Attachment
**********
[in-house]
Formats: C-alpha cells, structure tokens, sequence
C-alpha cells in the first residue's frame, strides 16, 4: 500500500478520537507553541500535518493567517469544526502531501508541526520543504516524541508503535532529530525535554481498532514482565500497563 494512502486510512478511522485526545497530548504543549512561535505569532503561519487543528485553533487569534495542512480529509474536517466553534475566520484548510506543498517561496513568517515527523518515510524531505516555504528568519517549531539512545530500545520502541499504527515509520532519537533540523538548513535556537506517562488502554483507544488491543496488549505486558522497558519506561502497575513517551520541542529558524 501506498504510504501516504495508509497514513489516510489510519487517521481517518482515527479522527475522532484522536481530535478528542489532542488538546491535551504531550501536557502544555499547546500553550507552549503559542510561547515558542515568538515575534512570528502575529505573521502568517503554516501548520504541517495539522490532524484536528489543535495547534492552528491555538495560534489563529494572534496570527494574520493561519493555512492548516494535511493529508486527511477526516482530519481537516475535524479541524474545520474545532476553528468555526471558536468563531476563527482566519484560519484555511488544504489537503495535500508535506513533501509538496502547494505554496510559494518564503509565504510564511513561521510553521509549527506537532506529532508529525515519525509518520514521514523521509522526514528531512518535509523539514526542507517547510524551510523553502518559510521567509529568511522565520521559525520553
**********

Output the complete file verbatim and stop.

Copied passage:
[in-house]
Formats: C-alpha cells, structure tokens, sequence
C-alpha cells in the first residue's frame, strides 16, 4: 500500500478520537507553541500535518493567517469544526502531501508541526520543504516524541508503535532529530525535554481498532514482565500497563 494512502486510512478511522485526545497530548504543549512561535505569532503561519487543528485553533487569534495542512480529509474536517466553534475566520484548510506543498517561496513568517515527523518515510524531505516555504528568519517549531539512545530500545520502541499504527515509520532519537533540523538548513535556537506517562488502554483507544488491543496488549505486558522497558519506561502497575513517551520541542529558524 501506498504510504501516504495508509497514513489516510489510519487517521481517518482515527479522527475522532484522536481530535478528542489532542488538546491535551504531550501536557502544555499547546500553550507552549503559542510561547515558542515568538515575534512570528502575529505573521502568517503554516501548520504541517495539522490532524484536528489543535495547534492552528491555538495560534489563529494572534496570527494574520493561519493555512492548516494535511493529508486527511477526516482530519481537516475535524479541524474545520474545532476553528468555526471558536468563531476563527482566519484560519484555511488544504489537503495535500508535506513533501509538496502547494505554496510559494518564503509565504510564511513561521510553521509549527506537532506529532508529525515519525509518520514521514523521509522526514528531512518535509523539514526542507517547510524551510523553502518559510521567509529568511522565520521559525520553